#### 270. Thimbles

time limit per test: 0.25 sec.
memory limit per test: 65536 KB
input: standard
output: standard

There is a new game "thimbles" in the Berland's casino. The rules of the game are pretty simple. Croupier places N thimbles on the table and puts a ball under the first of them. Afterwards he shuffles the thimbles and asks a player "Where is the ball?". If the player guesses right, he wins, otherwise he loses. Artful professor Zhuglov noticed, that during the whole day the croupier shuffles thimbles with exactly M swap operations. The set of operations remains invariable, but their order may vary. Swap operation, term introduced by professor Zhuglov, is defined as interchange of two thimbles in positions Ai and Bi. Professor Zhuglov is your scientific advisor, and you are to write a program for him that will determine all possible thimbles that can have the ball inside after the shuffling.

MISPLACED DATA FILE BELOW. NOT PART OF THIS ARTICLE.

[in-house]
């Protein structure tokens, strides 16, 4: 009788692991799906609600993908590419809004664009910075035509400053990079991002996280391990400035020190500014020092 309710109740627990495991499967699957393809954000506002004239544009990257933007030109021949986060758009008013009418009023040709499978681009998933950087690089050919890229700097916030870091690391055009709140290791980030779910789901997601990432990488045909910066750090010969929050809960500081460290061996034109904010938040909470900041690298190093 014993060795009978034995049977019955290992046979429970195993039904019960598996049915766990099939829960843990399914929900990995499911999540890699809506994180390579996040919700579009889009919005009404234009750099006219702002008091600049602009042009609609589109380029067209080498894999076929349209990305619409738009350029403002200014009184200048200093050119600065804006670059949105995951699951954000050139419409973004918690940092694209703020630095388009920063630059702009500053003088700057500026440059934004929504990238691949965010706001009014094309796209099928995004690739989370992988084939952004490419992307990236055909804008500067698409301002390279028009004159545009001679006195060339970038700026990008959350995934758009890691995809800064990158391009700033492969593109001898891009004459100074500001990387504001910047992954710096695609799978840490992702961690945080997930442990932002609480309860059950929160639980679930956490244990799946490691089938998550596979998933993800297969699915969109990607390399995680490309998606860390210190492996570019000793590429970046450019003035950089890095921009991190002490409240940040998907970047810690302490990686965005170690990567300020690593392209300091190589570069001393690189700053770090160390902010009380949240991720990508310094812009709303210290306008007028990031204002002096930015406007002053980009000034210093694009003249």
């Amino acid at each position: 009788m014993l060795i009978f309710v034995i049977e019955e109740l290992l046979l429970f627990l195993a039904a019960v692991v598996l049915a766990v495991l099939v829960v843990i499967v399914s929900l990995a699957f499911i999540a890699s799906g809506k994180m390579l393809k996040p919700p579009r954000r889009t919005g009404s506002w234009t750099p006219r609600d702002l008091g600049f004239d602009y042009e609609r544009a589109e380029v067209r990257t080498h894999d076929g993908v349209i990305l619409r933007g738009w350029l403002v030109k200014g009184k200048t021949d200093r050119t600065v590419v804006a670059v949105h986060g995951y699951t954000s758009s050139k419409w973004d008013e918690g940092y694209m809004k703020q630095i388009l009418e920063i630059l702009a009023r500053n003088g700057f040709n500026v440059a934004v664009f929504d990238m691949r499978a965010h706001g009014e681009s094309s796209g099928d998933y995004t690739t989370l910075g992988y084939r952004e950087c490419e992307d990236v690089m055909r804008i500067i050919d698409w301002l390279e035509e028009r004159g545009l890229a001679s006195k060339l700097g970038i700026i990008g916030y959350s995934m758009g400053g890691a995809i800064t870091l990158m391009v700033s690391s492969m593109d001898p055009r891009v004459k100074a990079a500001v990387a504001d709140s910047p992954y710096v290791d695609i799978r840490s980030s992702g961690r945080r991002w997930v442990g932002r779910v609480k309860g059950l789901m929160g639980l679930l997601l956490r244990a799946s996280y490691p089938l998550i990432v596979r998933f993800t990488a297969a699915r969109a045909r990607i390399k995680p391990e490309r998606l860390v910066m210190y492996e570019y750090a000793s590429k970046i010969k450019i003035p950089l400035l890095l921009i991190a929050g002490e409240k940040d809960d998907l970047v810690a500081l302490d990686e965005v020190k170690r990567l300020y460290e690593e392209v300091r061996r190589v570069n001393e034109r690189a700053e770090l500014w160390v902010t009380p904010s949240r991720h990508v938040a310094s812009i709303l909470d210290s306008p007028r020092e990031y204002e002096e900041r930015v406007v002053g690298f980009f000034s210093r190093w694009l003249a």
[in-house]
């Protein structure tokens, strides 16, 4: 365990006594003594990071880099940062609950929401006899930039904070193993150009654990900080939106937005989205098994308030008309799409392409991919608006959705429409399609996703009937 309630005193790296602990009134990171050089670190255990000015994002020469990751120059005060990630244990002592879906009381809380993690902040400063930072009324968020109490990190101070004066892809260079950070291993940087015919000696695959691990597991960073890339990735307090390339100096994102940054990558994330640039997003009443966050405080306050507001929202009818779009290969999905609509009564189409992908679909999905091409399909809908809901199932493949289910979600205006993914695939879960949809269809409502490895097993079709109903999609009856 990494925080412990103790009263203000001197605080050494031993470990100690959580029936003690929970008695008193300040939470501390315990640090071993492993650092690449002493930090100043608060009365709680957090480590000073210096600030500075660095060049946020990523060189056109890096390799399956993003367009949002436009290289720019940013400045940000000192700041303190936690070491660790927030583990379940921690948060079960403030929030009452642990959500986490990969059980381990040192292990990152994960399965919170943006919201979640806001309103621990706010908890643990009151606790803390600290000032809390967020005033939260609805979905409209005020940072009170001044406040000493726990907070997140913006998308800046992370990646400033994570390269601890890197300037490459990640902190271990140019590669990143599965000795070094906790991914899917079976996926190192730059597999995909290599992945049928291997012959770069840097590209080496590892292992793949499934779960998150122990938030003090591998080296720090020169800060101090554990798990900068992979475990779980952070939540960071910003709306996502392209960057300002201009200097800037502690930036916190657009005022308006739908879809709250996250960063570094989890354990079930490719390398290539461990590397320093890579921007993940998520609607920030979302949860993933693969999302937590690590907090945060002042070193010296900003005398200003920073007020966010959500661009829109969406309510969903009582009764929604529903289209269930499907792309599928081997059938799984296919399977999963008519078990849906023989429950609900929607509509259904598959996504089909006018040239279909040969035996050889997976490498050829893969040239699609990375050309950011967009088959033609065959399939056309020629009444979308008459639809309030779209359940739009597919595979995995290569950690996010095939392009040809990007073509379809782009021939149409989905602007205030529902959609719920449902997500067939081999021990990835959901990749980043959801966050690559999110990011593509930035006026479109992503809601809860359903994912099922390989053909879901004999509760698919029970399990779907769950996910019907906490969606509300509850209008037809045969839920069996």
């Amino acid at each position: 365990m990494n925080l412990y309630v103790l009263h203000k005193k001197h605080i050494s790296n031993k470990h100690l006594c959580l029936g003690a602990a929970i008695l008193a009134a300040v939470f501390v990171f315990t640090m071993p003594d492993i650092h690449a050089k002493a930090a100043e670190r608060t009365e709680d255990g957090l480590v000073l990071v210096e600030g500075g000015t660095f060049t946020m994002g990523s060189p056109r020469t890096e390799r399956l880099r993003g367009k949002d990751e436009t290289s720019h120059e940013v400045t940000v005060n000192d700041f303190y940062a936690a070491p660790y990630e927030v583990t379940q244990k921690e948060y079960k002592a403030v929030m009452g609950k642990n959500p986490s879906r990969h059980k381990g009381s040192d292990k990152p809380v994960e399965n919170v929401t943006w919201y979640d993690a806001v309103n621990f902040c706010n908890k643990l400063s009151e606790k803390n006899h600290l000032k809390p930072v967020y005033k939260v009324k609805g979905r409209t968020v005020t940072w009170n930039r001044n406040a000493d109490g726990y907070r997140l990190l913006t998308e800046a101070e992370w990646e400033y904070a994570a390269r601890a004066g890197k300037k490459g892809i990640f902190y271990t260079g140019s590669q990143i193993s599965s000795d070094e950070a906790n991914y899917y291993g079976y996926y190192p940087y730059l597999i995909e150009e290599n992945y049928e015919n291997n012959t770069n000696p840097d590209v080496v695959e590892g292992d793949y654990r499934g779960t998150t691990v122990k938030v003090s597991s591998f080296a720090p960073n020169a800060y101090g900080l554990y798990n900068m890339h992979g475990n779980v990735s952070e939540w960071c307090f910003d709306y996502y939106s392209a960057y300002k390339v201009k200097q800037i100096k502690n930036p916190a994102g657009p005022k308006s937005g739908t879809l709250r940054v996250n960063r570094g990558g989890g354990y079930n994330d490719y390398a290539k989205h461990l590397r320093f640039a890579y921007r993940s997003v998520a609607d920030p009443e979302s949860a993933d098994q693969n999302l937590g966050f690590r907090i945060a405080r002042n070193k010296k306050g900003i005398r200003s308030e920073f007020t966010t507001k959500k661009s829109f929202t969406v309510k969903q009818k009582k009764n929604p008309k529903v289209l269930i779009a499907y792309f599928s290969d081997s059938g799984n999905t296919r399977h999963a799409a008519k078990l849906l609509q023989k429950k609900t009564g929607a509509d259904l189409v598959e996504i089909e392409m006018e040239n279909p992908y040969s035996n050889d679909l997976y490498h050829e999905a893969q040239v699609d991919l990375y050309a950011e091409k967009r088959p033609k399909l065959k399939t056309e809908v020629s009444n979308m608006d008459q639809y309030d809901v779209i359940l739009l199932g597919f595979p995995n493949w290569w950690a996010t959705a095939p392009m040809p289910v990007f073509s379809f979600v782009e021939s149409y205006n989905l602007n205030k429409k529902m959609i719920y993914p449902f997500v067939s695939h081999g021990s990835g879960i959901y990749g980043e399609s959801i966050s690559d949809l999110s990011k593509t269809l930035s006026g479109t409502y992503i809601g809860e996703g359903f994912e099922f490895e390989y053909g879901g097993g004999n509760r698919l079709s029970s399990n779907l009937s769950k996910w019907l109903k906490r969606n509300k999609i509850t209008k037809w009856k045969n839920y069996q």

Input
The first line of the input file contains integer numbers N and M (2 <= N <= 100, 1 <= M <= 1000). Each of the following M lines contains two integer numbers Ai and Bi -- swap operation description (1 <= Ai < Bi <= N).

Output
Output the answer for the problem. Numbers can be printed in any order. Adjacent numbers should be delimited by a space.

Sample test(s)

Input
4 3
1 2
1 2
2 3

Output
1 3

Note
There are 3 ways of applying the operations. They are (1,2)-(1,2)-(2,3), (1,2)-(2,3)-(1,2) and (2,3)-(1,2)-(1,2). In the first case a ball will be moved form 1 to 2, and with the 2-nd operation will be returned to 1. In the second case a ball will be moved from 1 to 2 then from 2 to 3. In the third case a ball will be moved by the second operation from 1 to 2 and will be returned to 1 by the third operation.

 Author: Andrew V. Lazarev Resource: ACM ICPC 2004-2005, NEERC, Southern Subregional Contest Date: Saratov, October 7, 2004